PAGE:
They come from all over the country and teach on subjects from first year classes to niche subjects. Some say they always aspired to become professors, and some came to academia by a more winding route. They have been in private practice and clerkships, and one even helped Al Gore write a book.
These are some of the many Iowa Law alumni who now make their mark as professors.
Many paths to professorship
Professor Jill Lens (JD05), who was recently promoted to an endowed position as Robert A. Leflar Professor of Law at the University of Arkansas School of Law, was a first-generation law student. “I didn’t know anything,” she says about law school and legal practice. “I worked really hard but I was also really lucky.”
When Lens was on Law Review at Iowa Law, she had fleeting thoughts about becoming a professor. She practiced for about four years after law school in commercial and appellate litigation.
But Lens wasn’t happy in the practice. Her husband, also Iowa Law class of 2005, reminded her, “Hey, weren’t you also thinking about [academia]?”
“At that point, I was able to go back to professors at Iowa and learn a lot more about what professors actually did,” Lens says. One of those professors was Todd Pettys, who she calls a “mentor extraordinaire.” At the age of 29, Lens landed her first teaching position at the University of Louisville Brandeis School of Law.
In contrast to Lens, Professor Jonathan Cardi’s (JD98) father and uncle were law professors and his mother was a professor of education. “I grew up having dinner conversations about political issues and civil rights and the law,” he recalls.
When Cardi was young, he asked his mom why his dad chose to become a professor instead of going into private legal practice. Cardi’s mother told him that his father chose the life and hours of a professor so he could have time for the family. “As a kid, that just made me so happy and proud,” Cardi notes.
Now, as a professor at Wake Forest University School of Law, Cardi believes he still works as many hours as he did as a law firm junior associate, but he’s able to set his own schedule and prioritize his relationships with his daughters. “I haven’t been a perfect parent,” Cardi says. “But I’ve always been there.”
While Cardi had always thought of becoming a law professor, Professor Adam Abelkop (JD10) took a different path. He wasn’t sure what his next step after college would be, but as a successful collegiate debater and sociology and history major, he enjoyed writing, research, and argumentation. Law school seemed like a good fit.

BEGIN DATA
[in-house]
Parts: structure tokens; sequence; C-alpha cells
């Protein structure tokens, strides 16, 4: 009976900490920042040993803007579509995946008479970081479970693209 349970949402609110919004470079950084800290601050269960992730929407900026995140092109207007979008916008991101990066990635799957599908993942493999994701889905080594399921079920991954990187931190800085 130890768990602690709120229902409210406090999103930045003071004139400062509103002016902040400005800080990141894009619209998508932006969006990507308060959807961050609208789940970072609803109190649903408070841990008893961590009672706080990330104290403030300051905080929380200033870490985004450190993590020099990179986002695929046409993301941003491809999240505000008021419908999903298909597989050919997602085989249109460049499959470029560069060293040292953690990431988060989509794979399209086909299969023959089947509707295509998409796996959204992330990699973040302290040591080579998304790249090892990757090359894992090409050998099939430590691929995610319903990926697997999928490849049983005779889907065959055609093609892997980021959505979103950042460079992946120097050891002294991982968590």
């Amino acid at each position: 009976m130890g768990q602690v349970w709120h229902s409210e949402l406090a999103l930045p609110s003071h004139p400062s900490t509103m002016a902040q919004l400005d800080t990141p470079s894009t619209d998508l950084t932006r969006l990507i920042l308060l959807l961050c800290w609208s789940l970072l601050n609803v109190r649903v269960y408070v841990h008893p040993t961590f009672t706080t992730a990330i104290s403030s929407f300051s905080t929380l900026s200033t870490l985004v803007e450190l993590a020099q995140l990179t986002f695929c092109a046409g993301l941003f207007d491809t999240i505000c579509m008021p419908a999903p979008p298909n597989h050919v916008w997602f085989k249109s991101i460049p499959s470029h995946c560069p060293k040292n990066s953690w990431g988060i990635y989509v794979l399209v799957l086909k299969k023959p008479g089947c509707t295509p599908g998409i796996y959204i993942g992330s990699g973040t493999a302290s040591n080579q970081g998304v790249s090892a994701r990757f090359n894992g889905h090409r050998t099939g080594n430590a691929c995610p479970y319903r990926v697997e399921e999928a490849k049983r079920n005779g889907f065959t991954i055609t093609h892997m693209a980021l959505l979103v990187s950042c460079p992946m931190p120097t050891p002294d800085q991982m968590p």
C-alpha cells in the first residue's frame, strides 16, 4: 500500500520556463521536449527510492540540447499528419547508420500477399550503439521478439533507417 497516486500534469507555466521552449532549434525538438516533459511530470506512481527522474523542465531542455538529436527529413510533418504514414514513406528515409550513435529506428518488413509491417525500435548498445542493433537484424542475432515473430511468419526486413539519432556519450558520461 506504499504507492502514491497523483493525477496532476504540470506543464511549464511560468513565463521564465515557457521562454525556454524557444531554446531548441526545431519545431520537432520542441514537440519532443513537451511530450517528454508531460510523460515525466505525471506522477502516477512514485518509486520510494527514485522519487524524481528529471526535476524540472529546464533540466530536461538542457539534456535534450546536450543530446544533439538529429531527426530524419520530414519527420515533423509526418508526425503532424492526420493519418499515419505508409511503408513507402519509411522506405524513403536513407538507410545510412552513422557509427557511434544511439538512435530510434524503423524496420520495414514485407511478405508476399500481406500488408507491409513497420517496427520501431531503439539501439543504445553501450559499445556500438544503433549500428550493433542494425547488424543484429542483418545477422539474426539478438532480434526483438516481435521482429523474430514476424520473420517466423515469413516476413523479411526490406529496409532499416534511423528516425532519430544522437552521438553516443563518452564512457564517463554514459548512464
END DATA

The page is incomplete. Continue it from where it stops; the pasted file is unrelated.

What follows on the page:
Abelkop was offered tuition assistance at Iowa Law in exchange for coaching debate. “They sent me some swag in the mail,” he laughs. “After I visited, I kind of fell in love with the place.”
After law school, to pursue his interest and environmental and other policy issues, Abelkop earned a PhD in public policy at Indiana University. Then, his combination of advocacy and policy interests led Abelkop to a research position with former Vice President Al Gore.
Abelkop recalls sitting in Gore’s living room in Nashville as he and other researchers conducted research and even debated Gore on “every field changing the world” for Gore’s book “The Future: Six Drivers of Global Change.” “It was a really big idea to work on,” Abelkop says.
Gore’s renaissance approach to his book is similar to Abelkop’s own academic career. He has taught everything from political science to undergraduate students at Indiana University to environmental law and policy at Stanford Law School. He is currently teaching legal writing at the University of San Francisco School of Law. “I take a really broad view of what I do,” Abelkop comments. In addition to teaching writing and research skills in his current position, he has been able to continue to research on a topic that has interested him since law school: the “role of litigation as a complement to other public policy approaches.”